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  • 11

    The Thrusts of Ghost-Writing Eastern European Survivors’ Memories of the Holocaust in Post-Cold War Western Societies. On Sara Tuvel Bernstein’s "The Seamstress" and Leah Kaufman’s "Live! Remember! Tell the World!"

    Advanced seminar arranged by the Centre for Baltic and East European Studies (CBEES), Södertörn University.

    Speaker: Dana Mihăilescu, University of Bucharest (Romania).

    Discussant: Liz Kella, Södertörn University.

    Chair: Tora Lane, Södertörn University.

    Memory studies scholars have lately underscored the need to disentangle the study of cultural memory practices from a Western paradigm dominating the field until the 2010s, especially broadening the scope of their theoretical and practical analyses to (post)colonial, African or South American perspectives and contexts. The last decade has also been characterized by an increased scholarly interest vested in the specifics of Eastern European memory practices of World War II (and beyond) that had previously been lumped together under the category of Western approaches usually drawing inspiration from U.S. perspectives.

    My paper continues in the direction of the most recent studies considering Eastern European texts alongside the entanglements with practices from other locations with which they have criss-crossed over time, especially following Susannah Radstone’s emphasis on the importance of “the location of the researcher and the locatedness of instances of transmission” and of the fact that “even when (and if) memory travels, it is only ever instantiated locally, in a specific place and at a particular time,” elements which need to be incorporated in memory studies scholarship (Radstone 2011, 117, italics in the original).

    I will analyze two narratives of Romanian Jewish Holocaust survivors that were ghost-written by Western professional authors: Sara Tuvel Bernstein, whose memoir about surviving the war at the age of 20 after being taken to Ravensbruck camp, The Seamstress (1997), was written by Louise Loots Thornton, and Leah Kaufman, whose memoir about surviving the Holocaust as a 9-year-old taken to Transnistria who became an orphan, Live! Remember! Tell the World! (2005) was written by Sheina Medwed. I propose a comparative assessment which engages Holocaust life writing from one Eastern European country (Romania) with Western paradigms of Holocaust autobiographies that have opened up the contested, controversial and conflicted past of Eastern Europe within a larger, global framework (survivors, rescue and redemption plot in the West / victimhood and continuing suffering mode in Eastern Europe).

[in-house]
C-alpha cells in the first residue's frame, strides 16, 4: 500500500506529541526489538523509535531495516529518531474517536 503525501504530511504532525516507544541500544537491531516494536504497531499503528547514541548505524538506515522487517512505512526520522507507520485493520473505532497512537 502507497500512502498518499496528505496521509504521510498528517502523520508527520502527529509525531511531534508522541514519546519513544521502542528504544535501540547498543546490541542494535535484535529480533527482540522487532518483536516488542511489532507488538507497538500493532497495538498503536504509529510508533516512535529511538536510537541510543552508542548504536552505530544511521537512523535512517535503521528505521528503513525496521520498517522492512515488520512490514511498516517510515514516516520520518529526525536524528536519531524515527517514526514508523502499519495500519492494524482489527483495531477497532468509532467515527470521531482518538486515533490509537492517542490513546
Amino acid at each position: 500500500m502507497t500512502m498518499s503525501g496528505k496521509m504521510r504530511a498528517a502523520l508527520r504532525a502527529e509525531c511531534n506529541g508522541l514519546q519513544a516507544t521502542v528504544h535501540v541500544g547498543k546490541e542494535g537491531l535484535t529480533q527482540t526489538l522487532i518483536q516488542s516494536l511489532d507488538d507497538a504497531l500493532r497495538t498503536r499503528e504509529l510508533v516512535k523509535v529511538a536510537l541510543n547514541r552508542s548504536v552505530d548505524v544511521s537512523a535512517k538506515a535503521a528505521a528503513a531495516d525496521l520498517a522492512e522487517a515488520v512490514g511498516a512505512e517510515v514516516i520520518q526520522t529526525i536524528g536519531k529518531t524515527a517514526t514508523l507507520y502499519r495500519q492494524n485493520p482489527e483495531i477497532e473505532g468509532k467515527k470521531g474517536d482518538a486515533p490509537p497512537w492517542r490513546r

My paper will explore what happens to the above-delineated different narrative structures of Holocaust memoirs from Romania and the U.S. in the case of collaborative projects represented by narratives of Holocaust survivors from Romania ghost-written by a professional Western author and published in English, in the United States, primarily for a Western audience. Do they simply follow the Western model of Holocaust memoir construction, given the marketing and cultural framework in which they are created / disseminated, or does the act of ghost-writing introduce further dimensions of narrative structures of Holocaust memory from Eastern Europe via negotiation and compromise, and if so,to what effect?

    Dana Mihăilescu is Associate Professor of English/American Studies, at the University of Bucharest, where she earned her doctorate in 2010 for the thesis Ethical Dilemmas and Reconfigurations of Identity in Early Twentieth Century Eastern European Jewish American Narratives. Her main research interests include Jewish American Studies, Holocaust survivor testimonies, trauma and witnessing, ethics and memory. She has published articles on these topics in international journals of specialty such as Journal of Modern Jewish Studies, French Cultural Studies, American Imago, European Review of History, East European Jewish Affairs, etc.

    Her most recent book-length publication is the monograph Eastern European Jewish American Narratives, 1890-1930: Struggles for Recognition (Lexington, 2018). She is currently the leader of the research project Transcultural Networks in Narratives about the Holocaust in Eastern Europe, funded by UEFISCDI (the Romanian National Council for Scientific Research). One of her major goals in this project is to identify the specific patterns of transcultural networks in narratives about the Holocaust in Eastern Europe which involve the dynamics of control and subjugation. Her research means to nuance current prevalent categories of Holocaust memory analysis by bringing together narratives coupling Eastern European and Western perspectives, and conceiving of memory in its multiplicity and discrepancy.

    Time and place

    When: 11/02/19 at 13:00-14:30

    What: Higher seminar

    Where: Room MA 796, CBEES, Södertörn University.

    Organiser: The Centre for Baltic and East European Studies (CBEES), Södertörn University

    Event language: English